The Queen Mary Highland Games signaled the opening of the 2014 season, and with a crowd of 10,000 cheering them on, the heavy events were enjoyed by first timers and veterans alike, Francis Brebner reported to IronMind.
“Heather Lynn of San Diego, shown throwing the hammer, was one of the new athletes to the Highland Games,” said Francis Brebner. IronMind® | Photo courtesy of Jaena Imboden
2014 Queen Mary Highland Games
by Francis Brebner
The Queen Mary Highland Games, held in Long Beach, in Southern California, marked the beginning of the very exciting Highland Games season. The Games drew more than 10,000 enthusiastic spectators over the two days of heavy events competition, and a total of 105 athletes signed up to give it their all, with more than two dozen novice contestants trying their hand at the sport for the first time.
In the Amateur A division, 14 athletes competed in the 9 events, starting with the 22-lb. Braemar stone putt. Edward Brown took the first win with a putt of 41’ 3-1/2”, followed Adam Breznia with 38’ 10-3/4” in second and Jacob Nicol with 37’ 11” in third.
After securing his first win and with confidence overflowing, Brown garnered a second win in the 16-lb. open stone, scoring a very nice putt of 49’ 2”, using the standing approach as opposed an open (glide or spin) style. Karl Gehrke placed second with 44’ 9-1/2”, with third place going to Patrick Colonnelli, well-deserved at 42’ 8”.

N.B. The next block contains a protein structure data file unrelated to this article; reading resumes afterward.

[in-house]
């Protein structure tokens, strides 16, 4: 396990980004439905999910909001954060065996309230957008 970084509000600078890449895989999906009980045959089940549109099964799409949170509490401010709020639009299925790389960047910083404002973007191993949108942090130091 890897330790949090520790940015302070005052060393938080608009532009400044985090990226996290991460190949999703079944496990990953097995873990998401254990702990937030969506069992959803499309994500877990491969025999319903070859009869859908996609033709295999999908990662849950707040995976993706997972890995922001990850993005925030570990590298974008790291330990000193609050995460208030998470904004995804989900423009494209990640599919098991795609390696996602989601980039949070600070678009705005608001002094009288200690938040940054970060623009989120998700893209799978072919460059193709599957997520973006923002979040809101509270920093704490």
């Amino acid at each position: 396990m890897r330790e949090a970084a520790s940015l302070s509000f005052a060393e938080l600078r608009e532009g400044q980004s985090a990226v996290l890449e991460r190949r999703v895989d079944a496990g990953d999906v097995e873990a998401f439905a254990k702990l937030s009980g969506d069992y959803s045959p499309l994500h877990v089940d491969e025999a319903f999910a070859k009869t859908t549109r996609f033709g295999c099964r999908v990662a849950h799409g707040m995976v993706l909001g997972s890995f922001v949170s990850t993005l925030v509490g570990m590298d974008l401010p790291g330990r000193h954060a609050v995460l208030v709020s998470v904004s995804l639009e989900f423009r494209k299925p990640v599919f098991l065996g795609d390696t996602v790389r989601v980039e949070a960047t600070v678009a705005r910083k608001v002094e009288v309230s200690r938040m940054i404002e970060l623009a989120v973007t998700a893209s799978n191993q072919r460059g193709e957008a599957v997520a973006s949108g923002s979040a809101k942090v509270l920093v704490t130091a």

In the 28-lb. weight-for-distance, Nicol, the lightest athlete in the competition at only 220 lb., looked very impressive when he let loose a destructive throw of 73’ 2”, nailing the win. Second place was Breznia with 70’ 7” and close behind in third was Gehrke with 69’ 3-3/4”.
In the 56-lb. weight-for-distance, you could feel the adrenaline oozing from Nicol as he whipped out a throw of 37’ 10” to decisively secure his second victory, almost two feet farther than his next rival, Gehrke, at 36’ 3/4”. Breznia took third with a noble effort of 35’ 1/2”.
The fight for the overall continued into the 16-lb. hammer, and Brown took his third win, planting a throw of 115’ 1”. Breznia had to be content with second at 111’ 3/4”, and Jose McKinney followed with 108’ 4-1/4”.
The tables were turned in the 22-lb. hammer, with Breznia bringing on the heat and forging a superb distance of 93’ 9” for his first win of the competition. In second was Nicol with 89’ 11-1/2”, and in third McKinney at 85’ 11”.
The 56-lb. weight-for-height was undoubtedly the highlight of the A class competition as Breznia showcased great technique and overall strength and explosive power as he cleared the bar at 17’ for the win. Second place was a close battle between Gehrke and McKinney, who both astonished the group by clearing 16’. Gehrke was awarded second place on countback, and McKinney third.
In the 20-lb. sheaf toss, Breznia and Bryan Staggs shared top honors, tying at 25’ for first place. Third was another tie, this one between McKinney and Gehrke at 22”.
The final event, tossing the caber (18’ 6” and 120-lb.), was won by Breznia, the only athlete to turn the stick with a best effort of 12:15. Second-place Brown and third-place Gehrke both had 70-degree attempts, with Brown placing higher on countback.
Athletic Director for the Games West Imboden and SAAA President Chuck McLain were delighted with the large number of competitors and the high standard of the performance from all the athletic groups.
Asking Breznia about his overall performance, he said, “This being the first games of the season, I am happy with my distances. I feel I have a lot more to give in my overall performance as the season gets underway. My goal is to compete in the IHGF World Amateur Highland Games Championships and turn professional within the next few years.”
Amateur A: Overall